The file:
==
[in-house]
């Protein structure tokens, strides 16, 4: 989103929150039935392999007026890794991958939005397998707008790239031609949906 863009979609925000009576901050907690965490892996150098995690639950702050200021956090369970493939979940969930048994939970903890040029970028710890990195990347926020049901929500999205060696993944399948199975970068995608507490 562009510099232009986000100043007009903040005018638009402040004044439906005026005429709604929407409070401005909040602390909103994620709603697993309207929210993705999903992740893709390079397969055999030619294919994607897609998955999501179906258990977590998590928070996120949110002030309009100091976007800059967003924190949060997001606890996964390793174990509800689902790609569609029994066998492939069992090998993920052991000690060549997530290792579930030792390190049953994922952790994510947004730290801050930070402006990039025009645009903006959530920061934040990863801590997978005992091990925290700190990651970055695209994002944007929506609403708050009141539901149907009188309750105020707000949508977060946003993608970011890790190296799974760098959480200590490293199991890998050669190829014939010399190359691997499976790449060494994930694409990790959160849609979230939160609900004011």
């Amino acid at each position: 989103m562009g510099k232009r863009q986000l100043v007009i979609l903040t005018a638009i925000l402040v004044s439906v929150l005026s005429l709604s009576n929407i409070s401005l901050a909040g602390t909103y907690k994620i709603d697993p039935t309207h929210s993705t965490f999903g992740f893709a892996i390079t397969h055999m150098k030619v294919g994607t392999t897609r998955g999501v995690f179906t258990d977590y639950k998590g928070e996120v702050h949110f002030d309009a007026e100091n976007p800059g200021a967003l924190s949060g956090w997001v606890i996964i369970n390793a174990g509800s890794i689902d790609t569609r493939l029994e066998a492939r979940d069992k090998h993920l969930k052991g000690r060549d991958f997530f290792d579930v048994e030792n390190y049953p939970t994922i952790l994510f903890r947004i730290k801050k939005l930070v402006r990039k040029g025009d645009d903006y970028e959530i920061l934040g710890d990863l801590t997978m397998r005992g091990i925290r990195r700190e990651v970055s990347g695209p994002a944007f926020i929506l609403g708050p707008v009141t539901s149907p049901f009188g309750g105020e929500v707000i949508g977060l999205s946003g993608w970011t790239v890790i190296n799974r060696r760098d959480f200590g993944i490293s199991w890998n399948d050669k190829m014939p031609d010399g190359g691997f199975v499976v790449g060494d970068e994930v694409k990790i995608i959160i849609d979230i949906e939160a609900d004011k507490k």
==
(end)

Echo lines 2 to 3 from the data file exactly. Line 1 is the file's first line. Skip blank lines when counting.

């Protein structure tokens, strides 16, 4: 989103929150039935392999007026890794991958939005397998707008790239031609949906 863009979609925000009576901050907690965490892996150098995690639950702050200021956090369970493939979940969930048994939970903890040029970028710890990195990347926020049901929500999205060696993944399948199975970068995608507490 562009510099232009986000100043007009903040005018638009402040004044439906005026005429709604929407409070401005909040602390909103994620709603697993309207929210993705999903992740893709390079397969055999030619294919994607897609998955999501179906258990977590998590928070996120949110002030309009100091976007800059967003924190949060997001606890996964390793174990509800689902790609569609029994066998492939069992090998993920052991000690060549997530290792579930030792390190049953994922952790994510947004730290801050930070402006990039025009645009903006959530920061934040990863801590997978005992091990925290700190990651970055695209994002944007929506609403708050009141539901149907009188309750105020707000949508977060946003993608970011890790190296799974760098959480200590490293199991890998050669190829014939010399190359691997499976790449060494994930694409990790959160849609979230939160609900004011």
């Amino acid at each position: 989103m562009g510099k232009r863009q986000l100043v007009i979609l903040t005018a638009i925000l402040v004044s439906v929150l005026s005429l709604s009576n929407i409070s401005l901050a909040g602390t909103y907690k994620i709603d697993p039935t309207h929210s993705t965490f999903g992740f893709a892996i390079t397969h055999m150098k030619v294919g994607t392999t897609r998955g999501v995690f179906t258990d977590y639950k998590g928070e996120v702050h949110f002030d309009a007026e100091n976007p800059g200021a967003l924190s949060g956090w997001v606890i996964i369970n390793a174990g509800s890794i689902d790609t569609r493939l029994e066998a492939r979940d069992k090998h993920l969930k052991g000690r060549d991958f997530f290792d579930v048994e030792n390190y049953p939970t994922i952790l994510f903890r947004i730290k801050k939005l930070v402006r990039k040029g025009d645009d903006y970028e959530i920061l934040g710890d990863l801590t997978m397998r005992g091990i925290r990195r700190e990651v970055s990347g695209p994002a944007f926020i929506l609403g708050p707008v009141t539901s149907p049901f009188g309750g105020e929500v707000i949508g977060l999205s946003g993608w970011t790239v890790i190296n799974r060696r760098d959480f200590g993944i490293s199991w890998n399948d050669k190829m014939p031609d010399g190359g691997f199975v499976v790449g060494d970068e994930v694409k990790i995608i959160i849609d979230i949906e939160a609900d004011k507490k």